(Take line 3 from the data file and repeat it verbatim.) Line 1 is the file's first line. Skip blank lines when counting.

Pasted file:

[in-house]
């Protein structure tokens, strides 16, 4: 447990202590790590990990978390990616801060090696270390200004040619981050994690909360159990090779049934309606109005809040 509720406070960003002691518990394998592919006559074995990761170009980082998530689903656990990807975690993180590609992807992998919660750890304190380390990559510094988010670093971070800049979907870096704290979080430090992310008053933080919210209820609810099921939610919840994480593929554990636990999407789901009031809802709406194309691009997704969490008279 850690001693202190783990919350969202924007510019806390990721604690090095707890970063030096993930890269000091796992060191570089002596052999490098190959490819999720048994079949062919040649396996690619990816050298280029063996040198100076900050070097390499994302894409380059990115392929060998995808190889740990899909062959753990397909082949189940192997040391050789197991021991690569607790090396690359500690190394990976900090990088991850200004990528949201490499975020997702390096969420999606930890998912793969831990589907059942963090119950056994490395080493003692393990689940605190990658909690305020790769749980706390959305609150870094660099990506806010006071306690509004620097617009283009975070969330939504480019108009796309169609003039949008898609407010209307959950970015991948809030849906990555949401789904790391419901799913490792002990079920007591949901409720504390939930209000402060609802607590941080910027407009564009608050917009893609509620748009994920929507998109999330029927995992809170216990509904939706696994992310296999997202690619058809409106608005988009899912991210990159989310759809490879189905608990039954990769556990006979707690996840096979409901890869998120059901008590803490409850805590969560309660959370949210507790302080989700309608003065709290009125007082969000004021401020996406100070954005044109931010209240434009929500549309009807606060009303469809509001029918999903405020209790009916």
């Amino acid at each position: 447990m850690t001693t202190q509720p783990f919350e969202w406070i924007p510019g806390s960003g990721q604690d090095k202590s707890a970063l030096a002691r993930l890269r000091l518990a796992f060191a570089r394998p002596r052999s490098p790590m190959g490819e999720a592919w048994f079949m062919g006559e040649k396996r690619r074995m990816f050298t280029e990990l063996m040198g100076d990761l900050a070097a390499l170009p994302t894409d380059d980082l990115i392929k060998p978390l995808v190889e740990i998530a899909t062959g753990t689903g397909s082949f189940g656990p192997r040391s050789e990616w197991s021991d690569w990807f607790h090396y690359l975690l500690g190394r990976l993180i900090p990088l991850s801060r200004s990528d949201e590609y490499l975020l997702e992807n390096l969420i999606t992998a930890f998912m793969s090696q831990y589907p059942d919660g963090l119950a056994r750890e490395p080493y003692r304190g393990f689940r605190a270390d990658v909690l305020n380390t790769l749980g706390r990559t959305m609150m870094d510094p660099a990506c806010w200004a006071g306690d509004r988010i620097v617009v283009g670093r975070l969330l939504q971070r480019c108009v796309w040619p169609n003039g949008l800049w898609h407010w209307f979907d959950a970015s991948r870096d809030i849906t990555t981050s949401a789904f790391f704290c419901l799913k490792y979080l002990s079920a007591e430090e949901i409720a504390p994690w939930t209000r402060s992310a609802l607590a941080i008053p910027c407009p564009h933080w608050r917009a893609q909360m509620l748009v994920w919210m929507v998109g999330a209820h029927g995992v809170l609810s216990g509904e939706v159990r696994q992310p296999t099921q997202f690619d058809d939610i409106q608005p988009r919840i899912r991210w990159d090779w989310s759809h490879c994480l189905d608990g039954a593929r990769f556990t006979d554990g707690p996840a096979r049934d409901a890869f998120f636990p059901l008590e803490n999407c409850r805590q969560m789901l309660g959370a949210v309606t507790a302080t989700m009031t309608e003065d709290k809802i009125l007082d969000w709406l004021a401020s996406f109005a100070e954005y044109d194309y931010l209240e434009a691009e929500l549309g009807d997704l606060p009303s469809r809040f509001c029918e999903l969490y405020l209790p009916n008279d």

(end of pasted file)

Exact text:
């Amino acid at each position: 447990m850690t001693t202190q509720p783990f919350e969202w406070i924007p510019g806390s960003g990721q604690d090095k202590s707890a970063l030096a002691r993930l890269r000091l518990a796992f060191a570089r394998p002596r052999s490098p790590m190959g490819e999720a592919w048994f079949m062919g006559e040649k396996r690619r074995m990816f050298t280029e990990l063996m040198g100076d990761l900050a070097a390499l170009p994302t894409d380059d980082l990115i392929k060998p978390l995808v190889e740990i998530a899909t062959g753990t689903g397909s082949f189940g656990p192997r040391s050789e990616w197991s021991d690569w990807f607790h090396y690359l975690l500690g190394r990976l993180i900090p990088l991850s801060r200004s990528d949201e590609y490499l975020l997702e992807n390096l969420i999606t992998a930890f998912m793969s090696q831990y589907p059942d919660g963090l119950a056994r750890e490395p080493y003692r304190g393990f689940r605190a270390d990658v909690l305020n380390t790769l749980g706390r990559t959305m609150m870094d510094p660099a990506c806010w200004a006071g306690d509004r988010i620097v617009v283009g670093r975070l969330l939504q971070r480019c108009v796309w040619p169609n003039g949008l800049w898609h407010w209307f979907d959950a970015s991948r870096d809030i849906t990555t981050s949401a789904f790391f704290c419901l799913k490792y979080l002990s079920a007591e430090e949901i409720a504390p994690w939930t209000r402060s992310a609802l607590a941080i008053p910027c407009p564009h933080w608050r917009a893609q909360m509620l748009v994920w919210m929507v998109g999330a209820h029927g995992v809170l609810s216990g509904e939706v159990r696994q992310p296999t099921q997202f690619d058809d939610i409106q608005p988009r919840i899912r991210w990159d090779w989310s759809h490879c994480l189905d608990g039954a593929r990769f556990t006979d554990g707690p996840a096979r049934d409901a890869f998120f636990p059901l008590e803490n999407c409850r805590q969560m789901l309660g959370a949210v309606t507790a302080t989700m009031t309608e003065d709290k809802i009125l007082d969000w709406l004021a401020s996406f109005a100070e954005y044109d194309y931010l209240e434009a691009e929500l549309g009807d997704l606060p009303s469809r809040f509001c029918e999903l969490y405020l209790p009916n008279d």